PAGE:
What matters to employers is not only the before-tax income of their employees but also how much they have to pay to the government for each employee. In Canada, employers have to pay contributions to Canada Pension, Employment Insurance and Workmen’s Safety. The cost of an employee to his employer is higher than the before-tax wage that the employee receives.

      Regards. James

    5. The federal Australian government NEVER NEEDS to borrow. Anyone familiar with this site would know that.
      But it doesn’t mean the fed government does not borrow. Do you know if the government actually borrows?
      I mean one hears about projects that are financed by public-private consortiums. These too should be redundant.
      I’m having difficulty in understanding what counts and does not count as “Government Debt” so it’s useful to see how much government debt is just ignorance of macroeconomics, etc.

    6. Matt McOsker….Thx for considering my post on “public-sector” job creation, yesterday [perhaps more relevant to Bill’s post today]….your key phrase for me is “How are we going to pay for it?”. I know Bill supports deficit spending but that is a very touchy subject in America, at $17 trillion—and I suspect at first glance it is seen as another massive government program—but I don’t see it that way. For instance HR 1000 is deficit-neutral, and would be paid for by a tiny fraction on all stock transactions. My preference, which I call The Neighbor-To-Neighbor Job Creation Act, is a federally mandated Social Insurance, owned by our employed, to provide a fund to hire/train our unemployed. The job creation in either case, would be a grant-in-aid type to local jurisdictions—preferably with a focus on infrastructure repair. In any case I think the job creation must contain these elements:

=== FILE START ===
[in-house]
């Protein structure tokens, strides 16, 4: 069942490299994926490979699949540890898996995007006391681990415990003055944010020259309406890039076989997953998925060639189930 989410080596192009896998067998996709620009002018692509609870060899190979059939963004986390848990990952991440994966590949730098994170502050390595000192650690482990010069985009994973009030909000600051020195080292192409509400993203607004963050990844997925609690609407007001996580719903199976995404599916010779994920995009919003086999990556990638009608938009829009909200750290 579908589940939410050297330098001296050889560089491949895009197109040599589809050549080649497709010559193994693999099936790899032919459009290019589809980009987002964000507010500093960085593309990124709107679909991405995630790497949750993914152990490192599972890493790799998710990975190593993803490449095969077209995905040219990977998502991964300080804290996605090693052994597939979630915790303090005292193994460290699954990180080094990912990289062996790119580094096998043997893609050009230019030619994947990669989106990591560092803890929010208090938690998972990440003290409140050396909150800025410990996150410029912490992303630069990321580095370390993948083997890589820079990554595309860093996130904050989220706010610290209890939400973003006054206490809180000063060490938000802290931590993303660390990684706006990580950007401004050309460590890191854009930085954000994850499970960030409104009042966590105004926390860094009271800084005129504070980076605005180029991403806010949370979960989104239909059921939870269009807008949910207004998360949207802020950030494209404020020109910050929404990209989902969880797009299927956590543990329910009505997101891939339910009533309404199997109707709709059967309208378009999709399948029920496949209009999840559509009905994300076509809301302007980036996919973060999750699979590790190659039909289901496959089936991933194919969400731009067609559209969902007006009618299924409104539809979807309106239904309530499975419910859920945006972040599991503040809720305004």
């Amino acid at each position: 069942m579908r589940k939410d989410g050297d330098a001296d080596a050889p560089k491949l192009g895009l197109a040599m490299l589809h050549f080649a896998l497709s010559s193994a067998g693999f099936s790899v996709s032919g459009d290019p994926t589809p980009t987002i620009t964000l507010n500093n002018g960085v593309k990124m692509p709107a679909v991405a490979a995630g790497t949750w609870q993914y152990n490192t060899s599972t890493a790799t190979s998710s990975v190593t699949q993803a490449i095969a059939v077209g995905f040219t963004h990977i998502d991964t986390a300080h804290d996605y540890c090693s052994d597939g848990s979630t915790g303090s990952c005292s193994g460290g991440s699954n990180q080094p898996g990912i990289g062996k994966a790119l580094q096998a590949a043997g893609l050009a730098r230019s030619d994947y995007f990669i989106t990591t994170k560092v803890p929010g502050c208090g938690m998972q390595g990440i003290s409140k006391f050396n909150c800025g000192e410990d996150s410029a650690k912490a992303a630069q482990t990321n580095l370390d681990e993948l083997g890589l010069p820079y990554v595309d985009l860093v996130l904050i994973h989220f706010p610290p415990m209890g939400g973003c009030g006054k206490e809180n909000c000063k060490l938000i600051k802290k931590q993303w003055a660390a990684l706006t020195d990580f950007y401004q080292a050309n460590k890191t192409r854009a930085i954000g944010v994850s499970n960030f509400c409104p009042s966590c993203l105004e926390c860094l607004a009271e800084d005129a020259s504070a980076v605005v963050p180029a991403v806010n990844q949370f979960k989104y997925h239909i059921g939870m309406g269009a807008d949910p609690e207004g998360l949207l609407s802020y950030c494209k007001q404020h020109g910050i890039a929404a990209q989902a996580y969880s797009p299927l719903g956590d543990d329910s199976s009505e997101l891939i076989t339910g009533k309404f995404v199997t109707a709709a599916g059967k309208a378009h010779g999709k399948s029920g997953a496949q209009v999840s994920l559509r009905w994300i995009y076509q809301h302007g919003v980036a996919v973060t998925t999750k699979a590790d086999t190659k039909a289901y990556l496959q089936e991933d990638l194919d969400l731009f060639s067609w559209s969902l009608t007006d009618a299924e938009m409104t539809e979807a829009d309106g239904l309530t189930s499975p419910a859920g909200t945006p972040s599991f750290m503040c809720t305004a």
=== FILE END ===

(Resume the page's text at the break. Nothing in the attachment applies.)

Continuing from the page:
1] It is based on the truism that we have far more work that needs to be done in America, than we have persons to fill these jobs….the notion that these are make work jobs is nonsensical….

      2] Renewable funding is mandatory….this is not a “jump-start” solution until the market kicks in [the methodology driving our policies in America, today]—and preferably based on the BUFFER STOCK EMPLOYMENT MODEL—an expanding and contracting public workforce—that expands during a downturn in the market, and contracts as employees return to the private sector.

      3] The funding is deficit-neutral [for the reason cited above—and politically it would never get off the ground otherwise, in America—and for the reason you cited the “Common voter”.